29th Nov 2022


Why 60 Romanian hospitals are refusing abortions

  • A 'Set for Life' anti-abortion march in the Romanian capital, Bucharest, on 23 March 2019, inspired by similar rallies in Washington DC. Although abortion is legal and a right in Romania, many doctors refuse to perform it (Photo: Michael Bird)

Romanian medical student Bianca was finishing her Erasmus exchange programme in Germany, when she went on a short visit to South Korea, where she discovered she was seven weeks pregnant.

The news freaked her out. She was in her final year at a Romanian university, about to sit her exams, and knew that a baby would complicate her life.

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  • On the grounds of the state-run Cuza Voda Hospital in Iasi is a church with its entrance covered by a poster of an anti-choice organisation, Glasul Vietii. It says: 'With God together for a new life! Together we can make great people!' (Photo: The Black Sea reporter)

So she considered her options. Back in March, when she learned of the pregnancy, abortion was still illegal in South Korea. In Germany, the procedure was expensive and required a four-day waiting period.

Bianca (EUobserver is not publishing her surname, to protect her identity) decided that Romania was her best option.

Two weeks later, in her home city of Iasi, northeast Romania, she travelled to the Cuza Voda hospital, the largest public gynaecology institution in the region.

"I asked if they could make an abortion there," said Bianca. "[The doctor] said, 'We don't perform abortions'."

According to Bianca, the doctor told her the hospital does not provide medical abortions – a non-surgical procedure requiring two pills be taken within 48 hours - because they seem not to be safe, which is itself a questionable claim.

Instead, the doctor recommended that Bianca visit a private clinic.

With only a few days before she had to return to Germany for her exams, Bianca was forced to ask a friend to help obtain abortion pills, which she then took without medical supervision.

"I would have preferred a doctor who could tell me exactly how I was supposed to take these pills, because there are risks," she said.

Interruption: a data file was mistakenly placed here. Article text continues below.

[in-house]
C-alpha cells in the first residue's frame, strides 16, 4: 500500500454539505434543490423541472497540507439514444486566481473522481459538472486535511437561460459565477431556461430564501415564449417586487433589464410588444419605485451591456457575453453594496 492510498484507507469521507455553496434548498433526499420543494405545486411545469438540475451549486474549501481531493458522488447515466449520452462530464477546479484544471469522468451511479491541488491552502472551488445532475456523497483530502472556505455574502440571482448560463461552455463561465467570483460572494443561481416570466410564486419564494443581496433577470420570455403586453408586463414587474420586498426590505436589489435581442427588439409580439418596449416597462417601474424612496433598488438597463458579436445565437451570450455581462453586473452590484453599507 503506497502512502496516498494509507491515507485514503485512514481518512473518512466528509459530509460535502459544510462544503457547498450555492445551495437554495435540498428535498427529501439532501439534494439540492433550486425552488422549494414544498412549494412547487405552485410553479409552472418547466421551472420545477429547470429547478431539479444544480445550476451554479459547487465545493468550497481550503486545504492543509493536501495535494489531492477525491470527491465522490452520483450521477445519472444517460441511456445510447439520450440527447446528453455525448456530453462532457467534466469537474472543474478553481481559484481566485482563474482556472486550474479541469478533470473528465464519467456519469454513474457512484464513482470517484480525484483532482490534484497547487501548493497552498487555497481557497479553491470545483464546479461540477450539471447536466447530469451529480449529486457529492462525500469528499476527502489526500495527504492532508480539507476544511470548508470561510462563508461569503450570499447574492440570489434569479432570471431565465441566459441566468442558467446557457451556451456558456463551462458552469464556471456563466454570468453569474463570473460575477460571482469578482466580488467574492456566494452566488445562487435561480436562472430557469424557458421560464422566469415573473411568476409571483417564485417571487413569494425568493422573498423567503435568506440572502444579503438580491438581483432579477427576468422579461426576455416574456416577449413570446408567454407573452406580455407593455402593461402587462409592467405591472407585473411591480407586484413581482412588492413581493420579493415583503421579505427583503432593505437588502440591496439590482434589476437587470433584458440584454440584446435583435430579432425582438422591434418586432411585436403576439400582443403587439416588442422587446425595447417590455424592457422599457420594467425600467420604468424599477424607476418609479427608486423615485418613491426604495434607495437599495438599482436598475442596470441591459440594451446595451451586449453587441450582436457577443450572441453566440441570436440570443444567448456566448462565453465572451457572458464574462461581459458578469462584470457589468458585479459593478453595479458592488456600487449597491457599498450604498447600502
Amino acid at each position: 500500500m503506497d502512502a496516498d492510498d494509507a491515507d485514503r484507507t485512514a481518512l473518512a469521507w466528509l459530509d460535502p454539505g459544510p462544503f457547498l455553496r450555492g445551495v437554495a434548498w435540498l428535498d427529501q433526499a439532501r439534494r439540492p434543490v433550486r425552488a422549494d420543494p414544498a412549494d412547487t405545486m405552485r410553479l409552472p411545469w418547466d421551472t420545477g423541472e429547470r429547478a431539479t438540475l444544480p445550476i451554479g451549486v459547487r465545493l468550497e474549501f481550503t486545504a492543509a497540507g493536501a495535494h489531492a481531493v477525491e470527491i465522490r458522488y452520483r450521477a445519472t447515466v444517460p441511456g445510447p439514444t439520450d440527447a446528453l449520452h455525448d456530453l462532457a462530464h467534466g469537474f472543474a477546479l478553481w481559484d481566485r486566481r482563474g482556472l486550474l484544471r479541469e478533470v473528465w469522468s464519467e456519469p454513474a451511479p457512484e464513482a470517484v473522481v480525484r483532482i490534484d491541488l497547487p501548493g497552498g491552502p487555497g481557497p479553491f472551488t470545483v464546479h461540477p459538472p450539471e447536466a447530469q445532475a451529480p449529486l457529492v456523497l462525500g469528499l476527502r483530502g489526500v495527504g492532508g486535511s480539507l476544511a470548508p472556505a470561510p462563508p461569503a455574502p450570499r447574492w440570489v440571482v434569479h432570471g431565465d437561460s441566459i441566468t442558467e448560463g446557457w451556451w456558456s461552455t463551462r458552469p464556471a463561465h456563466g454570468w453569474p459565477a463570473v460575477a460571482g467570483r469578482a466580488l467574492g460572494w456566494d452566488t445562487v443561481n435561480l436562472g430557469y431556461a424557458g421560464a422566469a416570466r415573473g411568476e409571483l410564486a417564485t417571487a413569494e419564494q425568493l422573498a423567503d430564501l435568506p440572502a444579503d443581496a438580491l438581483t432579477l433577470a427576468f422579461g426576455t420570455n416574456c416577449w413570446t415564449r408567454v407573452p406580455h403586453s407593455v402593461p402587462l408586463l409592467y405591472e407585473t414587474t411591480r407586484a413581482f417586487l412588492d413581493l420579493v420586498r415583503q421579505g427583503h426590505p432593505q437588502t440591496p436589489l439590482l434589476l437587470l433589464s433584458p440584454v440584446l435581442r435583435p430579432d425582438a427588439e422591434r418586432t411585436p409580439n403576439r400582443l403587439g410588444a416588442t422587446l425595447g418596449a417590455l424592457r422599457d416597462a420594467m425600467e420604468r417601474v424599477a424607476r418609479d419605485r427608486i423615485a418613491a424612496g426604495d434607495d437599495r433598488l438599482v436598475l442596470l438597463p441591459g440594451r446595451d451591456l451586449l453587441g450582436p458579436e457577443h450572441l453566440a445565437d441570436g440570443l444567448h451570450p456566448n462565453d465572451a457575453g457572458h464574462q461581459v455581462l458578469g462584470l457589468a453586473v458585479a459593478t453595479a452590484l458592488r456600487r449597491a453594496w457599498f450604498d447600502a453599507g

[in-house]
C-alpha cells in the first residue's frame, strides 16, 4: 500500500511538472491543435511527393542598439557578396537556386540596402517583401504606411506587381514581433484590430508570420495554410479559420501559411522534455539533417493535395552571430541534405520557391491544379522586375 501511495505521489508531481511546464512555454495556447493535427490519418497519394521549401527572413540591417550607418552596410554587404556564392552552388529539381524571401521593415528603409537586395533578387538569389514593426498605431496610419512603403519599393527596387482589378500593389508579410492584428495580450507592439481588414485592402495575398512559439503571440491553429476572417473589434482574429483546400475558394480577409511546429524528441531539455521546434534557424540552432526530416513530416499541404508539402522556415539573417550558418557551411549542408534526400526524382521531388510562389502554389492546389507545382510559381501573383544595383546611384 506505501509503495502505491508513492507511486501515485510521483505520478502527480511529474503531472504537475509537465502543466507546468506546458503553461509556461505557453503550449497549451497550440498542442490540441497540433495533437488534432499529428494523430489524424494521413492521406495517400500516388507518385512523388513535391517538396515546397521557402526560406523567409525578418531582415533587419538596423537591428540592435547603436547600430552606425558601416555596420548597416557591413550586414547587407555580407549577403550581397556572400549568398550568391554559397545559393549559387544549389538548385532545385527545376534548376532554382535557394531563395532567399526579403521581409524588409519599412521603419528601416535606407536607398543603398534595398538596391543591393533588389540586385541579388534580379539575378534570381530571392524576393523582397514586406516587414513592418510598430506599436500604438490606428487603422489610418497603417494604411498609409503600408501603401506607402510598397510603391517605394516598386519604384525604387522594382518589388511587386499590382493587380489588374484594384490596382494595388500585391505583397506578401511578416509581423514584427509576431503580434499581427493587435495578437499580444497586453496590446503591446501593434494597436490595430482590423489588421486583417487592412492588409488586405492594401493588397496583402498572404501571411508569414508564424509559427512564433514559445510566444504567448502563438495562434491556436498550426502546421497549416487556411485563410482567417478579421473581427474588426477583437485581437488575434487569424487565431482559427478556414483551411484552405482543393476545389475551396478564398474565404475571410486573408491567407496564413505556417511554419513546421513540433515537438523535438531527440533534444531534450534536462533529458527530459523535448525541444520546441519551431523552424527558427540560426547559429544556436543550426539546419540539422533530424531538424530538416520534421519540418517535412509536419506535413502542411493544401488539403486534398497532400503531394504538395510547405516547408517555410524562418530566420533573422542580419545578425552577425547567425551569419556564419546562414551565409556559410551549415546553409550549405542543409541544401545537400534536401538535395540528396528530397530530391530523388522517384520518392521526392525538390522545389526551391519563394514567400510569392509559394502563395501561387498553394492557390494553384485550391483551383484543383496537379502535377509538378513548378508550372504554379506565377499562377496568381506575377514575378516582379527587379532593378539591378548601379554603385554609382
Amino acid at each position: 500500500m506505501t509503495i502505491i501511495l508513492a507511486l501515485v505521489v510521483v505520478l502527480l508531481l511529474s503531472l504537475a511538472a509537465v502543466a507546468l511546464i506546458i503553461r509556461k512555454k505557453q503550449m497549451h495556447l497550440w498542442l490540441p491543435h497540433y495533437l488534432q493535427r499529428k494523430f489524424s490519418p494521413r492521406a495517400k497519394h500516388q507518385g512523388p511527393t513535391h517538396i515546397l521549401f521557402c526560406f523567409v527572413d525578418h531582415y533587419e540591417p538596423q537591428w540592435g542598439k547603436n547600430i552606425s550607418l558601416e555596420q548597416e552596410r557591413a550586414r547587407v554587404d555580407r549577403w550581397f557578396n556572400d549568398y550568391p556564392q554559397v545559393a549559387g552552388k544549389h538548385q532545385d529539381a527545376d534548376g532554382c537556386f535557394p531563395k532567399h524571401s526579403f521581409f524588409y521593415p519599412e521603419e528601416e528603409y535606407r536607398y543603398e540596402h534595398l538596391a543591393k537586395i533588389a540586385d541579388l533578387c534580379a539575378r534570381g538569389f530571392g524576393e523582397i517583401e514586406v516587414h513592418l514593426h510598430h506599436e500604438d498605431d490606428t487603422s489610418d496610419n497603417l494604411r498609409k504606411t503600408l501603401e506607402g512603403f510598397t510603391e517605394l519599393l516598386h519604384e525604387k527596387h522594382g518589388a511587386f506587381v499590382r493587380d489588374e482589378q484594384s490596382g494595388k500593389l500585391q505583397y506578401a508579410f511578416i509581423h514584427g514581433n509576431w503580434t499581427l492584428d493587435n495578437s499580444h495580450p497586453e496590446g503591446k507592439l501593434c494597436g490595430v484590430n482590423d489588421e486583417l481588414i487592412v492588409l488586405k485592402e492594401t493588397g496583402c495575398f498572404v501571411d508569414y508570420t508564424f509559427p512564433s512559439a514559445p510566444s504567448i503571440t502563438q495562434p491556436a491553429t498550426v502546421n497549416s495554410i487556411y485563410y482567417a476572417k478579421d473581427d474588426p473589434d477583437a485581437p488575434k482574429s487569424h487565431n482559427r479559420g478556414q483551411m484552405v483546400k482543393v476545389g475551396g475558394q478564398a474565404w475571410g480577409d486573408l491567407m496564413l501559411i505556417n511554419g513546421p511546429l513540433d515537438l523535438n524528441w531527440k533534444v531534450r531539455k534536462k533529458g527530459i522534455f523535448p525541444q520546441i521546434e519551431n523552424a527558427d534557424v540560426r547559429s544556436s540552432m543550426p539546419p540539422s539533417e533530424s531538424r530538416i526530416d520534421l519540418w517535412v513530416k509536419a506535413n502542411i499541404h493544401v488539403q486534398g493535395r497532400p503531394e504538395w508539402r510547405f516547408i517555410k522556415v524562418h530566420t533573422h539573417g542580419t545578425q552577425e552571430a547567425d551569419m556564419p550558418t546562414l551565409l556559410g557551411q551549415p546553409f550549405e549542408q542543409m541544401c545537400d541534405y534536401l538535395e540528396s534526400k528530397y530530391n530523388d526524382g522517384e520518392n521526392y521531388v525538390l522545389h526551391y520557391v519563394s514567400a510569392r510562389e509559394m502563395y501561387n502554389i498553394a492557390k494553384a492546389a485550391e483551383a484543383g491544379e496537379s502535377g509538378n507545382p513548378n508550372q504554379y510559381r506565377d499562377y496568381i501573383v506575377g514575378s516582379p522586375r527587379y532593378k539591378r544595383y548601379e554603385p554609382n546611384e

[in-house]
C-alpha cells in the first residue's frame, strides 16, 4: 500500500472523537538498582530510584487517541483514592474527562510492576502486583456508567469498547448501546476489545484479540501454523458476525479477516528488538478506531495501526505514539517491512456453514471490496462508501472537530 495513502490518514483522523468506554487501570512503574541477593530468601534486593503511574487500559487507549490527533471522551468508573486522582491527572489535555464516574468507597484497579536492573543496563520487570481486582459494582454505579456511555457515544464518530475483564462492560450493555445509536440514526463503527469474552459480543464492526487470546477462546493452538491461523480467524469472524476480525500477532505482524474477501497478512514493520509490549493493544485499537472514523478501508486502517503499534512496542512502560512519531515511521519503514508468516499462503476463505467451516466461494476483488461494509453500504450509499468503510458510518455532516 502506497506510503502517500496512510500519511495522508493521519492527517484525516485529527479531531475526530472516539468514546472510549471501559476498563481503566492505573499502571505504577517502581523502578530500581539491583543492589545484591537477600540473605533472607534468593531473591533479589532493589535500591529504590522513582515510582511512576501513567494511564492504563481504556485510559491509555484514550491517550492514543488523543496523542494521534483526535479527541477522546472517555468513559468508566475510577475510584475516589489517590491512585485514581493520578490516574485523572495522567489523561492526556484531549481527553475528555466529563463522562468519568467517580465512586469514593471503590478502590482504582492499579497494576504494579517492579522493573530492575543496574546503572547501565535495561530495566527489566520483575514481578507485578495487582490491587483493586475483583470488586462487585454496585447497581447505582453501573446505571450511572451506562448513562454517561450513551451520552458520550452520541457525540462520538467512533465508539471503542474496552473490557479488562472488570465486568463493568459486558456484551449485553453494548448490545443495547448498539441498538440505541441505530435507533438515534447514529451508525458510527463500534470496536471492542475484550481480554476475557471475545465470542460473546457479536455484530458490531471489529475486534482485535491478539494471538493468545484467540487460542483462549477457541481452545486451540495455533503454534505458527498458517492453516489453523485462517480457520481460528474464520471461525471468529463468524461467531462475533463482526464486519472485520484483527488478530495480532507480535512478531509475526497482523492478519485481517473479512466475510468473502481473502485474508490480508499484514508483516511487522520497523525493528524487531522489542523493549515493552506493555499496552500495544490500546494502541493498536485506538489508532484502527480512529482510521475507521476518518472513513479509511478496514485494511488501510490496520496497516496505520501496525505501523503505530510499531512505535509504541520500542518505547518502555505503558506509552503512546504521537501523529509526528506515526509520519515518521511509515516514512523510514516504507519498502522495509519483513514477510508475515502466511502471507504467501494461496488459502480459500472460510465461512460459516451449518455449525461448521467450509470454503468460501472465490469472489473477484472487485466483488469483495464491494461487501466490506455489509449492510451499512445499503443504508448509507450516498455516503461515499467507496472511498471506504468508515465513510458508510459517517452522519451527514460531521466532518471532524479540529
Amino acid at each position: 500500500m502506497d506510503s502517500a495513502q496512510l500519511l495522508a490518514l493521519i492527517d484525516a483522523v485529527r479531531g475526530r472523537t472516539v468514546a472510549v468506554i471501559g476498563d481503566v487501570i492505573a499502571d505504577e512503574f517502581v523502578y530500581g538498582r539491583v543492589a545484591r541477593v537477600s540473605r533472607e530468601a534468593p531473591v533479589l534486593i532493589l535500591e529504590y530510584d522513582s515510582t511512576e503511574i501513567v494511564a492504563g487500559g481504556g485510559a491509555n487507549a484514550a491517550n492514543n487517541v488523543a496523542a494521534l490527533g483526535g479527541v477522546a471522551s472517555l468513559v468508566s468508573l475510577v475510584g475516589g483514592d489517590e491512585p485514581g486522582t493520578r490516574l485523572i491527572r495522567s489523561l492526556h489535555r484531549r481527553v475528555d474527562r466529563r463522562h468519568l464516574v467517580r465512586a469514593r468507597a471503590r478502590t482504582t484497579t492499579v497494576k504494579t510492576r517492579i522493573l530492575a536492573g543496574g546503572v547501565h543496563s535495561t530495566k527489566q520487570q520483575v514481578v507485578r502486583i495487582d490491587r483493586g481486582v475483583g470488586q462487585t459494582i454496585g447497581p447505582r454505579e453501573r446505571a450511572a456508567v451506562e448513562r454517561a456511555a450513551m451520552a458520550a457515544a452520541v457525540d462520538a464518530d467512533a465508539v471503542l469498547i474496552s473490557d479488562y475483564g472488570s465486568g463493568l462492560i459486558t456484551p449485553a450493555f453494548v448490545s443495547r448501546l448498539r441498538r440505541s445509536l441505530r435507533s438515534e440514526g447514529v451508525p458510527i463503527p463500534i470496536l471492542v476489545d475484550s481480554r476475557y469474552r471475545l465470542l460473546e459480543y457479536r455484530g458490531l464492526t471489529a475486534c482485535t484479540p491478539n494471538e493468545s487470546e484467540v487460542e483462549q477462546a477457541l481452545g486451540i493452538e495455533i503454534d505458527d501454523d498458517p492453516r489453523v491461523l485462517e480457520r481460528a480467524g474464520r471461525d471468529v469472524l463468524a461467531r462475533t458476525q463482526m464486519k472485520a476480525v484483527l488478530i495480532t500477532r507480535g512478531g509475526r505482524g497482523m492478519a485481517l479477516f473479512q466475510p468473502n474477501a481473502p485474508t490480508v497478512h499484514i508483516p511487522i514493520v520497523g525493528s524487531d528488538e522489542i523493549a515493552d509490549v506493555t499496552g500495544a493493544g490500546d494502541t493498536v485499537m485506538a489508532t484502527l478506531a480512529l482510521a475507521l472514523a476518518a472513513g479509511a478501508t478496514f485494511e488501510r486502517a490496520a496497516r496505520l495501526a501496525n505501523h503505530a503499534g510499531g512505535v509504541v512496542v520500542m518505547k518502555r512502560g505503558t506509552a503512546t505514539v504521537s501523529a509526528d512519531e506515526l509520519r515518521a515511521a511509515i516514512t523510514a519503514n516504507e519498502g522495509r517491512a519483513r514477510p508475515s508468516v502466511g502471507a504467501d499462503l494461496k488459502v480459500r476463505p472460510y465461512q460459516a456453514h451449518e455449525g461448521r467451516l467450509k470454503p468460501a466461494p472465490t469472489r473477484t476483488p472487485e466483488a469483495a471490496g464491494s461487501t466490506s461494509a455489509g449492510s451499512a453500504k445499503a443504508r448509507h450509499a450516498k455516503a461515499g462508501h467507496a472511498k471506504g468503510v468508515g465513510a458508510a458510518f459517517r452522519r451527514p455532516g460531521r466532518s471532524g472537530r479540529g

Robert Danca, the manager of Cuza Voda hospital, said that all the doctors there have refused to perform abortions on religious and moral grounds since 2014 - a position that he supports.

"The law does not oblige us to do this, as it is a service on request, and we can accept or not," he said.

Legal procedure - but few practitioners

By law, women in Romania can access an abortion at a state hospital for the first 14 weeks of their pregnancy - without any counselling or waiting period.

But Bianca's situation, and that of many others like her, appears to have become commonplace.

According to an investigation by east European publication The Black Sea, a significant proportion of public hospitals are now refusing the procedure.

Between March and April this year, a reporter contacted public hospitals with gynaecology departments across Romania to inquire about terminations, which was followed in June and July by follow-up confirmations.

In total, the research found that 60 of the 189 hospitals - more than a quarter of the total surveyed – refused to grant them.

A full map of those hospitals contacted, and their responses, is here.

Doctor's right vs patient's needs

Individual doctors in Romania have the right to refuse to perform abortions.

The 2016 professional code for medics outlines that any doctor can decline to provide services if it affects their professional independence or moral values, or contravenes their professional principles.

These "conscience-based refusal" laws are common in most European countries - but when every doctor in a hospital invokes them, women find their access to healthcare faces restrictions.

Human rights lawyer Iustina Ionescu argues that any woman refused an abortion by her local hospital could sue, drawing a distinction between individual doctors and the healthcare provided.

"The doctor might not be held responsible," she says, "but 'the unit' is a service provider covered by the healthcare law, and does not have such an explicit provision. I would say it is illegal for the healthcare unit to refuse, but we would need [to bring] a case."

The professional code states that any doctor refusing to provide abortions must first give their reasons and then direct the patient to another colleague or medical unit.